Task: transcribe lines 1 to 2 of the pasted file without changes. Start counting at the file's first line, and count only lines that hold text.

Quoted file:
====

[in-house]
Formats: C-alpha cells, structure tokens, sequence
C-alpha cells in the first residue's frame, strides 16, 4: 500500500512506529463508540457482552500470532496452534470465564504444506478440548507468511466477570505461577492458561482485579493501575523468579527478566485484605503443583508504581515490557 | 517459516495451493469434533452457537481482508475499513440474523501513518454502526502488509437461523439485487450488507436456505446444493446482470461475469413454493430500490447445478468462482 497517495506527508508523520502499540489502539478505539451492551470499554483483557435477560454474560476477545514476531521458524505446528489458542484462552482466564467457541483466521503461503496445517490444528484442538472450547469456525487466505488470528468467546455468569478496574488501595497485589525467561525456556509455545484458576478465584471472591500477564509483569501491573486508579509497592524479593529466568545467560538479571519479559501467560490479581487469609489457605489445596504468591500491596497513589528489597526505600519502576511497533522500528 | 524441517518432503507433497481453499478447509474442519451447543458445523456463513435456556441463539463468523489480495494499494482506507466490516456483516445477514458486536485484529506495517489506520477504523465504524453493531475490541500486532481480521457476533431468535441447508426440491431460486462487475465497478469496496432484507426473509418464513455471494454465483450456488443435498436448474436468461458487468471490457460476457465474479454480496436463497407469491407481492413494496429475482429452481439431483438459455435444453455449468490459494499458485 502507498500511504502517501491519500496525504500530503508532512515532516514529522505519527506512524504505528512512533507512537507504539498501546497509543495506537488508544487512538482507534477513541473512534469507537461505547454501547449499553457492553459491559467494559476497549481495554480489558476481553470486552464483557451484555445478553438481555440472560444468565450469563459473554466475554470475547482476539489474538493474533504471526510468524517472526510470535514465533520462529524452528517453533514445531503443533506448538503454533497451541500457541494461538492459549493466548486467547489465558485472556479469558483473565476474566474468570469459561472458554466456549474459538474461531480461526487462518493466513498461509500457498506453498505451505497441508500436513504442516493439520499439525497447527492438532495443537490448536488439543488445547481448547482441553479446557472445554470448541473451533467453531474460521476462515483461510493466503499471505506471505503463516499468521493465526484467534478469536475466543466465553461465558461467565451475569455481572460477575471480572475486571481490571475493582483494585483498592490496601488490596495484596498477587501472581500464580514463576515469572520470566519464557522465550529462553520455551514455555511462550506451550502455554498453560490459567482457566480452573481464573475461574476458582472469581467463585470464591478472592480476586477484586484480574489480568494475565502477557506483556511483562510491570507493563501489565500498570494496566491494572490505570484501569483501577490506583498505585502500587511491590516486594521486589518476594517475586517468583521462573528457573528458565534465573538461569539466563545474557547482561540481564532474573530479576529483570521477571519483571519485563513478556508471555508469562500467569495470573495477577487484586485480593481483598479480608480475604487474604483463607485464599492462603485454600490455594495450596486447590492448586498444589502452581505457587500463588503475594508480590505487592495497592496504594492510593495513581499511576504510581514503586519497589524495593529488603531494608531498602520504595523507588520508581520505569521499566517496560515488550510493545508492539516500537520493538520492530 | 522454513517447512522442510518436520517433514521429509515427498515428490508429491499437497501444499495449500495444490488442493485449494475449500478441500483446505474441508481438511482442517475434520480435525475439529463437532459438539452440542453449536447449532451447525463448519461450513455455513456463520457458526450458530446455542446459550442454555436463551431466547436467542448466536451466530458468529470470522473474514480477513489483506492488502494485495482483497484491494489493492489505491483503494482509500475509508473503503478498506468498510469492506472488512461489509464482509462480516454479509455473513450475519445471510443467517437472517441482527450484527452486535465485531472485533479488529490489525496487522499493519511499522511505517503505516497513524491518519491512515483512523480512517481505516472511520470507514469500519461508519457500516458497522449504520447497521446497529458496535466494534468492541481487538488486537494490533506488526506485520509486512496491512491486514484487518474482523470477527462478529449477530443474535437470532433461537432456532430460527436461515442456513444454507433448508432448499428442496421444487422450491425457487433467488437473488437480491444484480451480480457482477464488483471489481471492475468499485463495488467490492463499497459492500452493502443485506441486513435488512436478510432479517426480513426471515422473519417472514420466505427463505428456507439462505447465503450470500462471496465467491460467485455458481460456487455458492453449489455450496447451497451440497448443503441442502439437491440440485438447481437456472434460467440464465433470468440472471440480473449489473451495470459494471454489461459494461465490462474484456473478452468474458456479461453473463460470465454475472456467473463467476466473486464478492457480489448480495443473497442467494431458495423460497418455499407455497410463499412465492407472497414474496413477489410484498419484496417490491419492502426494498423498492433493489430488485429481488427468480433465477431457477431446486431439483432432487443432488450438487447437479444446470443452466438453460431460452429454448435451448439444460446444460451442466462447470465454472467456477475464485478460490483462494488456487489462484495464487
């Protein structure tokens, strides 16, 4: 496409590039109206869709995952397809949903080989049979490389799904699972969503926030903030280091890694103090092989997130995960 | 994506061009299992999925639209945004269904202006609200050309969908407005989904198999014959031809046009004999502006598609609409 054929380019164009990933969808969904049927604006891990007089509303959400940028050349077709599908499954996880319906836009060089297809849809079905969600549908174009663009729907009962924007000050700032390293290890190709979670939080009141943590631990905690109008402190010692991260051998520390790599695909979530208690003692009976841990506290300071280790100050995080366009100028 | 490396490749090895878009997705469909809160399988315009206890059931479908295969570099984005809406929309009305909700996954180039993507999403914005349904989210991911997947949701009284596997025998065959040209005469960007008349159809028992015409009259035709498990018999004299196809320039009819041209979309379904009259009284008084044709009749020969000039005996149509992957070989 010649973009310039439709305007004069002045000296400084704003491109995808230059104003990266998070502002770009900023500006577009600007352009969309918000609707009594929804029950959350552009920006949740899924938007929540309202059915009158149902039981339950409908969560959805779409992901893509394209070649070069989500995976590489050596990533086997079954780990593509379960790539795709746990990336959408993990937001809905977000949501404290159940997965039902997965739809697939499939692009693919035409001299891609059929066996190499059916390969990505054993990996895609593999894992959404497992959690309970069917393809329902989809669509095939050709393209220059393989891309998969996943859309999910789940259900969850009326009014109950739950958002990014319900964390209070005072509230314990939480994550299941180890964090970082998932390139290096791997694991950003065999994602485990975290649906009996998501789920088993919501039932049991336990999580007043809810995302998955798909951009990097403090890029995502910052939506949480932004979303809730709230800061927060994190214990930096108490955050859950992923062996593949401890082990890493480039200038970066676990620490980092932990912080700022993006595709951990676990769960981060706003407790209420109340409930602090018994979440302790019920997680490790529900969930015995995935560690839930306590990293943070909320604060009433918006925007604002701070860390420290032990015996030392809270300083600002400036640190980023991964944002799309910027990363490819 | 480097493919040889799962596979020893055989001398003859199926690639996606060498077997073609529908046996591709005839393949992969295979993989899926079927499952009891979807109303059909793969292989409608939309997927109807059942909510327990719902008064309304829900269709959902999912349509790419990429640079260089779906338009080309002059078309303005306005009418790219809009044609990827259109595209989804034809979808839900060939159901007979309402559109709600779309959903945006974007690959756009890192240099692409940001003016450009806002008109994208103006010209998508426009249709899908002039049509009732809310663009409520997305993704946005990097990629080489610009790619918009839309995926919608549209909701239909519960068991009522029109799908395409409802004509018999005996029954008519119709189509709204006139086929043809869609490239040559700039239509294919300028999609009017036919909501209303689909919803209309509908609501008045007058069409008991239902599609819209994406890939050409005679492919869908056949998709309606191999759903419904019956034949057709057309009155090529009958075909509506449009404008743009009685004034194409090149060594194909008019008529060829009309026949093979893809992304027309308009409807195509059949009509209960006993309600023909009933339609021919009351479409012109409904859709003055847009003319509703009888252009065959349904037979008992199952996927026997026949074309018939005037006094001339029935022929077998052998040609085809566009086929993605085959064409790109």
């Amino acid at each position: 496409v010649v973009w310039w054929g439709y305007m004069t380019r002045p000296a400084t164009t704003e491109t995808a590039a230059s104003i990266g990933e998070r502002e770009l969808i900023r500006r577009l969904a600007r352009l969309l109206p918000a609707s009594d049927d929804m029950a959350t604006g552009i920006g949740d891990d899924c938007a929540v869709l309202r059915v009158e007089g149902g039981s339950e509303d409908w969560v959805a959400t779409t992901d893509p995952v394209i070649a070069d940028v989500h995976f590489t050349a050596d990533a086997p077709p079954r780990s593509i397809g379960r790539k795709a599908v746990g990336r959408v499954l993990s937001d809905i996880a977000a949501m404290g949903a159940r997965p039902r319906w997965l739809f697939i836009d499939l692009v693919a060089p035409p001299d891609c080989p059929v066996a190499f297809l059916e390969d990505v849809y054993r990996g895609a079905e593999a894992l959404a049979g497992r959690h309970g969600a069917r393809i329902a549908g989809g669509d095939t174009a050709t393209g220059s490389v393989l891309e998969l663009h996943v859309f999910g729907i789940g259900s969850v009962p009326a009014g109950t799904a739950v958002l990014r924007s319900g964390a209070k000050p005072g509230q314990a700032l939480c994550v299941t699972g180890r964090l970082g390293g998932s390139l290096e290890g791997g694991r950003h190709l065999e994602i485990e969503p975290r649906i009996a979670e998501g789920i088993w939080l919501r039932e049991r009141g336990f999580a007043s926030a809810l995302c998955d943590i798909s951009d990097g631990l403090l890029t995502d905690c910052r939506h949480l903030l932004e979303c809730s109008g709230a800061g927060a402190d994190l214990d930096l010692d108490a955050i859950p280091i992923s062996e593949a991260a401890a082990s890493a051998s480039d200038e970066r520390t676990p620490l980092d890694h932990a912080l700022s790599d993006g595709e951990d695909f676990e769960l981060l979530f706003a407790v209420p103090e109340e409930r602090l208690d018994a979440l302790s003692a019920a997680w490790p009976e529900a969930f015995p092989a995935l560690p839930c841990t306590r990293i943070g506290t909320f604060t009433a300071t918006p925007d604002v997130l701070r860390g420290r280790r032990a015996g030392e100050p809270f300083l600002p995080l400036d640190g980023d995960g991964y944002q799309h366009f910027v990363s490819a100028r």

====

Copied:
[in-house]
Formats: C-alpha cells, structure tokens, sequence